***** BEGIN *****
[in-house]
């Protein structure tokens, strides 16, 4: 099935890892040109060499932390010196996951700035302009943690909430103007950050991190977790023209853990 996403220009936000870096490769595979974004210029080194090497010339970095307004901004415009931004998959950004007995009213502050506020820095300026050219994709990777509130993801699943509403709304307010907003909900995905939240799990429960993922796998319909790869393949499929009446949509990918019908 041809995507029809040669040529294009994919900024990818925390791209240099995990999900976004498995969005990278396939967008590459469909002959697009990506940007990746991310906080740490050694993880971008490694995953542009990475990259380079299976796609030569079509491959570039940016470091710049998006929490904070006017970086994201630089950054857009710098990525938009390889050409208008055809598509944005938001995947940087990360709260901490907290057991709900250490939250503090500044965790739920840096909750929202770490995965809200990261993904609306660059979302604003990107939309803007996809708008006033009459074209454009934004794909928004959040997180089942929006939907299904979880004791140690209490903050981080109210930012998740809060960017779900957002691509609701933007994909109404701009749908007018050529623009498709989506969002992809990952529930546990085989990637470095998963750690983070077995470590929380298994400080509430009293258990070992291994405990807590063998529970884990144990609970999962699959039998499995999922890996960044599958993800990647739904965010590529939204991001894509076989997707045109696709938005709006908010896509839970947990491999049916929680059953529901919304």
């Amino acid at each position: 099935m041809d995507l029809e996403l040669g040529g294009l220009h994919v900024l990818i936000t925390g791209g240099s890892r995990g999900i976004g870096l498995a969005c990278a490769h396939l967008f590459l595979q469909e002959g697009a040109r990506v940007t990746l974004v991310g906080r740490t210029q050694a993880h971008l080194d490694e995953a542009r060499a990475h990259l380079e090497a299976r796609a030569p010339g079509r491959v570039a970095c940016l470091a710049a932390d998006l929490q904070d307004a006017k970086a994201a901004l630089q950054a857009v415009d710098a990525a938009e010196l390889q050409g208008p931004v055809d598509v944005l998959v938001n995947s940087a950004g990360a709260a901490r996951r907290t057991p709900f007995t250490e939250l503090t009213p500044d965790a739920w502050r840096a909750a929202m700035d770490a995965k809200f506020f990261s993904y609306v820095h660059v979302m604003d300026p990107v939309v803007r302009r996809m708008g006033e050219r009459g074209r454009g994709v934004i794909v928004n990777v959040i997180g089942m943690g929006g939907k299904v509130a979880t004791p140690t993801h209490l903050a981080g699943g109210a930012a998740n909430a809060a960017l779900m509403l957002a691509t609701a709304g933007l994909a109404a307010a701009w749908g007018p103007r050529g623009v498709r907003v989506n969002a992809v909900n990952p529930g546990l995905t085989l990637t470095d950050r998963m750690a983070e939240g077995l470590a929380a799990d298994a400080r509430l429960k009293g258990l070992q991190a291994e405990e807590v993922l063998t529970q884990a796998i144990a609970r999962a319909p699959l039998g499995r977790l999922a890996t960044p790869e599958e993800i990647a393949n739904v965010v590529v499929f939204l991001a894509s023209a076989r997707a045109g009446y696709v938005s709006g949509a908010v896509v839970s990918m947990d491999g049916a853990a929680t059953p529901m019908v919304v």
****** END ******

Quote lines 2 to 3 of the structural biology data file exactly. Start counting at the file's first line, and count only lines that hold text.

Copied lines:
């Protein structure tokens, strides 16, 4: 099935890892040109060499932390010196996951700035302009943690909430103007950050991190977790023209853990 996403220009936000870096490769595979974004210029080194090497010339970095307004901004415009931004998959950004007995009213502050506020820095300026050219994709990777509130993801699943509403709304307010907003909900995905939240799990429960993922796998319909790869393949499929009446949509990918019908 041809995507029809040669040529294009994919900024990818925390791209240099995990999900976004498995969005990278396939967008590459469909002959697009990506940007990746991310906080740490050694993880971008490694995953542009990475990259380079299976796609030569079509491959570039940016470091710049998006929490904070006017970086994201630089950054857009710098990525938009390889050409208008055809598509944005938001995947940087990360709260901490907290057991709900250490939250503090500044965790739920840096909750929202770490995965809200990261993904609306660059979302604003990107939309803007996809708008006033009459074209454009934004794909928004959040997180089942929006939907299904979880004791140690209490903050981080109210930012998740809060960017779900957002691509609701933007994909109404701009749908007018050529623009498709989506969002992809990952529930546990085989990637470095998963750690983070077995470590929380298994400080509430009293258990070992291994405990807590063998529970884990144990609970999962699959039998499995999922890996960044599958993800990647739904965010590529939204991001894509076989997707045109696709938005709006908010896509839970947990491999049916929680059953529901919304």
């Amino acid at each position: 099935m041809d995507l029809e996403l040669g040529g294009l220009h994919v900024l990818i936000t925390g791209g240099s890892r995990g999900i976004g870096l498995a969005c990278a490769h396939l967008f590459l595979q469909e002959g697009a040109r990506v940007t990746l974004v991310g906080r740490t210029q050694a993880h971008l080194d490694e995953a542009r060499a990475h990259l380079e090497a299976r796609a030569p010339g079509r491959v570039a970095c940016l470091a710049a932390d998006l929490q904070d307004a006017k970086a994201a901004l630089q950054a857009v415009d710098a990525a938009e010196l390889q050409g208008p931004v055809d598509v944005l998959v938001n995947s940087a950004g990360a709260a901490r996951r907290t057991p709900f007995t250490e939250l503090t009213p500044d965790a739920w502050r840096a909750a929202m700035d770490a995965k809200f506020f990261s993904y609306v820095h660059v979302m604003d300026p990107v939309v803007r302009r996809m708008g006033e050219r009459g074209r454009g994709v934004i794909v928004n990777v959040i997180g089942m943690g929006g939907k299904v509130a979880t004791p140690t993801h209490l903050a981080g699943g109210a930012a998740n909430a809060a960017l779900m509403l957002a691509t609701a709304g933007l994909a109404a307010a701009w749908g007018p103007r050529g623009v498709r907003v989506n969002a992809v909900n990952p529930g546990l995905t085989l990637t470095d950050r998963m750690a983070e939240g077995l470590a929380a799990d298994a400080r509430l429960k009293g258990l070992q991190a291994e405990e807590v993922l063998t529970q884990a796998i144990a609970r999962a319909p699959l039998g499995r977790l999922a890996t960044p790869e599958e993800i990647a393949n739904v965010v590529v499929f939204l991001a894509s023209a076989r997707a045109g009446y696709v938005s709006g949509a908010v896509v839970s990918m947990d491999g049916a853990a929680t059953p529901m019908v919304v």